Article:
In the last three days there has been a sharp depreciation of the dollar against the euro and the pound, and to a lesser degree against the reai and won. This re-ignition of the debate about whether the dollar will continue to dominate the global financial system. Our opinion is that there is no natural contender, but the Dollar will continue to depreciate. Since November 2008, we have been pointing out that a combination of weaker G3 currencies and inflation will provide a partial solution to the economic problems that resulted from the international economic crisis.

How can you protect your investments from the depreciation of the most important currency in the world?

The best way to achieve this goal is to diversify your portfolio and include commodities and multinational stocks, as well as, emerging markets bonds and inflation linked bonds. Some of the appreciation we have seen in international stocks and commodities is explained by a weakening dollar and not because of a change in fundamentals.

Let me reiterate once more that we continue to believe that the dollar will continue to be the reserve currency, and the means of payment for the international economy in the near future (3-5 years). It is important to note that even if the Dollar continues to be the dominant currency it can still depreciate in value, and can also lose its edge as the most prominent currency. As the Dollar diminishes its global relative dominance as reserve currency and medium of exchange to other currencies (in particular Asian ones) this limits the benefits from the inflation tax. We maintain our thoughts that the developed countries will start to limit and slowly decrease the fiscal and monetary stimuli, which will generate some inflation without much signs of growth.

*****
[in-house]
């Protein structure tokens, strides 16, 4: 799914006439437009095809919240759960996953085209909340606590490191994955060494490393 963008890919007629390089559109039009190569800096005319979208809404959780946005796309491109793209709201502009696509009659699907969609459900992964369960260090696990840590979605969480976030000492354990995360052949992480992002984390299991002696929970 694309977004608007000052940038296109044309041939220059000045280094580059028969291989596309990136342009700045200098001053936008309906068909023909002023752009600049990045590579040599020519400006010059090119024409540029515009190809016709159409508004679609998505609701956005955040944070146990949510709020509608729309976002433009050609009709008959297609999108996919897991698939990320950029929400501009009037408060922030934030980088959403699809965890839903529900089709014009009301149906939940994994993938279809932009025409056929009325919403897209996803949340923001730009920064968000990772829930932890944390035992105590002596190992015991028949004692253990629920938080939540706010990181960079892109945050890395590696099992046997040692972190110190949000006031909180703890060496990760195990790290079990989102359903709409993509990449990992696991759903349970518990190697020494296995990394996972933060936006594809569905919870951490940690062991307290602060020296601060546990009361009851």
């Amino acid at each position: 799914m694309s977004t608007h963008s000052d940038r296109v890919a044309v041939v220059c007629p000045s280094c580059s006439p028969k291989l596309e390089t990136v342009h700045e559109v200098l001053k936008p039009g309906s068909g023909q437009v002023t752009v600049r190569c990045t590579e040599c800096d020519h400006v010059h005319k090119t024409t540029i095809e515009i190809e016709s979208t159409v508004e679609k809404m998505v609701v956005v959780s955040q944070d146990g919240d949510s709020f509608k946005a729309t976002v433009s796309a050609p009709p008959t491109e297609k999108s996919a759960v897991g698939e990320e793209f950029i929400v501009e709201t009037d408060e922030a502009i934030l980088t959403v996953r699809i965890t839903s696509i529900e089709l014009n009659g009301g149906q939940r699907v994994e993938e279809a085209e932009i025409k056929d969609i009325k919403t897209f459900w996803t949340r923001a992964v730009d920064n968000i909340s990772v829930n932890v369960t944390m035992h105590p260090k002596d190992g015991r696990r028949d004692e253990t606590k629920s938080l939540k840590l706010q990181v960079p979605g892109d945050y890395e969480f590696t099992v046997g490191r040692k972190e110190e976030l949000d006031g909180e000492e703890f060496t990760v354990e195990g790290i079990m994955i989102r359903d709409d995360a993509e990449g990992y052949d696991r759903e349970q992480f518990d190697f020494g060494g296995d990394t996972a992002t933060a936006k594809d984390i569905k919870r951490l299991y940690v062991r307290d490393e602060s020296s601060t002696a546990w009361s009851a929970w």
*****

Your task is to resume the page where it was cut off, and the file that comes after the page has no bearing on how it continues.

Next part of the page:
Specifically, at Baffin, we design portfolios that maintain the wealth in real terms through time, and therefore it is key to protect the assets against the depreciation of the Dollar. Our portfolios include over 15% in commodities, which is diversified into energy, materials, and agriculture. Our allocation for stocks is around 30-35%, of which less than a third is in the S&P500 (which has a big exposure to multinational stocks), and the rest is allocated to non-US companies, such as Asia, Latin America and to a lesser degree Europe. We have allocated 40% of the portfolio into fixed income, and we have diversified across currencies and inflation linked instruments. We have limited our direct allocation to the Dollar to 50% of the portfolio and we have taken advantage of hedging instruments to reduce that exposure even further.

We believe that we will continue to observe a non trivial depreciation (but not secular) of the G3 currencies. Therefore portfolio allocation has to take into account the purchasing power of wealth.

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